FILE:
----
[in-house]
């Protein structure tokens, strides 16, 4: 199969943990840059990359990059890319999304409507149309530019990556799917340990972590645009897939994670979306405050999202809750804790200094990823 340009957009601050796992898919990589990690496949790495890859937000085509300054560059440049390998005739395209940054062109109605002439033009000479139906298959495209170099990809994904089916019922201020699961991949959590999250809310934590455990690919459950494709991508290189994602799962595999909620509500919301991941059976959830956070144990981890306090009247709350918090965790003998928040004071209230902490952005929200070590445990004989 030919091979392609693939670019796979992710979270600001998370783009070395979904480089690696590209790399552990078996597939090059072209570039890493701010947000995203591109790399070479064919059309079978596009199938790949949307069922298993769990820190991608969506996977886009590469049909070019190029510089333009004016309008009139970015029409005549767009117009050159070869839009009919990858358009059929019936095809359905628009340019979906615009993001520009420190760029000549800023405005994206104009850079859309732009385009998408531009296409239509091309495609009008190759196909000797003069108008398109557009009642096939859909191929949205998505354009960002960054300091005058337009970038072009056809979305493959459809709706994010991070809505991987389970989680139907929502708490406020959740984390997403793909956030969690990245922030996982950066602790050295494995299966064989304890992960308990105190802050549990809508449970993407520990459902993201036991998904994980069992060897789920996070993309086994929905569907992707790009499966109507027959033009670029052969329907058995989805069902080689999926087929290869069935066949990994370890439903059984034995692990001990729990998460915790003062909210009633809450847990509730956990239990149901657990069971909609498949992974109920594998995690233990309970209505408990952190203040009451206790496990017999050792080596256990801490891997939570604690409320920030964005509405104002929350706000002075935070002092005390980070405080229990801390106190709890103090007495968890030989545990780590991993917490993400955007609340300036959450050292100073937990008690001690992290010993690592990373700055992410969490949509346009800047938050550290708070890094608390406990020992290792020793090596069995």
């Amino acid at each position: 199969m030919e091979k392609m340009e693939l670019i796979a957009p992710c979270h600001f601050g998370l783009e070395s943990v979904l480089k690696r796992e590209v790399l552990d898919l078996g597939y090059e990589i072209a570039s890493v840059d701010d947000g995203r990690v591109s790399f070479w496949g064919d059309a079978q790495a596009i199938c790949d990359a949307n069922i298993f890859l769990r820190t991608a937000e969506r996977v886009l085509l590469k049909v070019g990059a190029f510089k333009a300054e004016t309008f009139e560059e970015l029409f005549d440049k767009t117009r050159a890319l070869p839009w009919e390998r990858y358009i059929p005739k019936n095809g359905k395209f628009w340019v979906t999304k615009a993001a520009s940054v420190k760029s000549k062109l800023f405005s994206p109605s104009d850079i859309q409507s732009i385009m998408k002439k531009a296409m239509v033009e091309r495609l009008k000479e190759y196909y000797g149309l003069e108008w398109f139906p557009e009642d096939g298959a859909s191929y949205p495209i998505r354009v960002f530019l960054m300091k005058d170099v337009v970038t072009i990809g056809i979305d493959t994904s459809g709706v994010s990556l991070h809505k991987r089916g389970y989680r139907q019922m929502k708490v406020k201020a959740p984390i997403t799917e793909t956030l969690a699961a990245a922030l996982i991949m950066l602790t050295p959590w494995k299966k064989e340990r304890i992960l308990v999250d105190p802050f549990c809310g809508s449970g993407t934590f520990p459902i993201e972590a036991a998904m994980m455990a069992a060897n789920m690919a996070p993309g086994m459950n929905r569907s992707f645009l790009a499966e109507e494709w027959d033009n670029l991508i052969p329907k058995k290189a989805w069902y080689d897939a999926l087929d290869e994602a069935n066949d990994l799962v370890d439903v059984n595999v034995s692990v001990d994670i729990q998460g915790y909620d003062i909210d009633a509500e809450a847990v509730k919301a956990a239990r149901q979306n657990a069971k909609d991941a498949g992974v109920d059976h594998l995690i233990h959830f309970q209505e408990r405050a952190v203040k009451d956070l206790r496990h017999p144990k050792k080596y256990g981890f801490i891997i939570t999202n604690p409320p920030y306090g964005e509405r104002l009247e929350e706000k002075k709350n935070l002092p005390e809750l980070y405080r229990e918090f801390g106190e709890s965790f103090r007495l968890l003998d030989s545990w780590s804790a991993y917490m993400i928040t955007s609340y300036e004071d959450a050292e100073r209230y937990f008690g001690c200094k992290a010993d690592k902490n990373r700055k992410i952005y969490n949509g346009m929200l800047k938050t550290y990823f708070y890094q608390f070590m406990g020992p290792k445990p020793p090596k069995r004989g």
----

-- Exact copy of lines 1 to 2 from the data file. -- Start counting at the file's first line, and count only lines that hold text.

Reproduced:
[in-house]
């Protein structure tokens, strides 16, 4: 199969943990840059990359990059890319999304409507149309530019990556799917340990972590645009897939994670979306405050999202809750804790200094990823 340009957009601050796992898919990589990690496949790495890859937000085509300054560059440049390998005739395209940054062109109605002439033009000479139906298959495209170099990809994904089916019922201020699961991949959590999250809310934590455990690919459950494709991508290189994602799962595999909620509500919301991941059976959830956070144990981890306090009247709350918090965790003998928040004071209230902490952005929200070590445990004989 030919091979392609693939670019796979992710979270600001998370783009070395979904480089690696590209790399552990078996597939090059072209570039890493701010947000995203591109790399070479064919059309079978596009199938790949949307069922298993769990820190991608969506996977886009590469049909070019190029510089333009004016309008009139970015029409005549767009117009050159070869839009009919990858358009059929019936095809359905628009340019979906615009993001520009420190760029000549800023405005994206104009850079859309732009385009998408531009296409239509091309495609009008190759196909000797003069108008398109557009009642096939859909191929949205998505354009960002960054300091005058337009970038072009056809979305493959459809709706994010991070809505991987389970989680139907929502708490406020959740984390997403793909956030969690990245922030996982950066602790050295494995299966064989304890992960308990105190802050549990809508449970993407520990459902993201036991998904994980069992060897789920996070993309086994929905569907992707790009499966109507027959033009670029052969329907058995989805069902080689999926087929290869069935066949990994370890439903059984034995692990001990729990998460915790003062909210009633809450847990509730956990239990149901657990069971909609498949992974109920594998995690233990309970209505408990952190203040009451206790496990017999050792080596256990801490891997939570604690409320920030964005509405104002929350706000002075935070002092005390980070405080229990801390106190709890103090007495968890030989545990780590991993917490993400955007609340300036959450050292100073937990008690001690992290010993690592990373700055992410969490949509346009800047938050550290708070890094608390406990020992290792020793090596069995």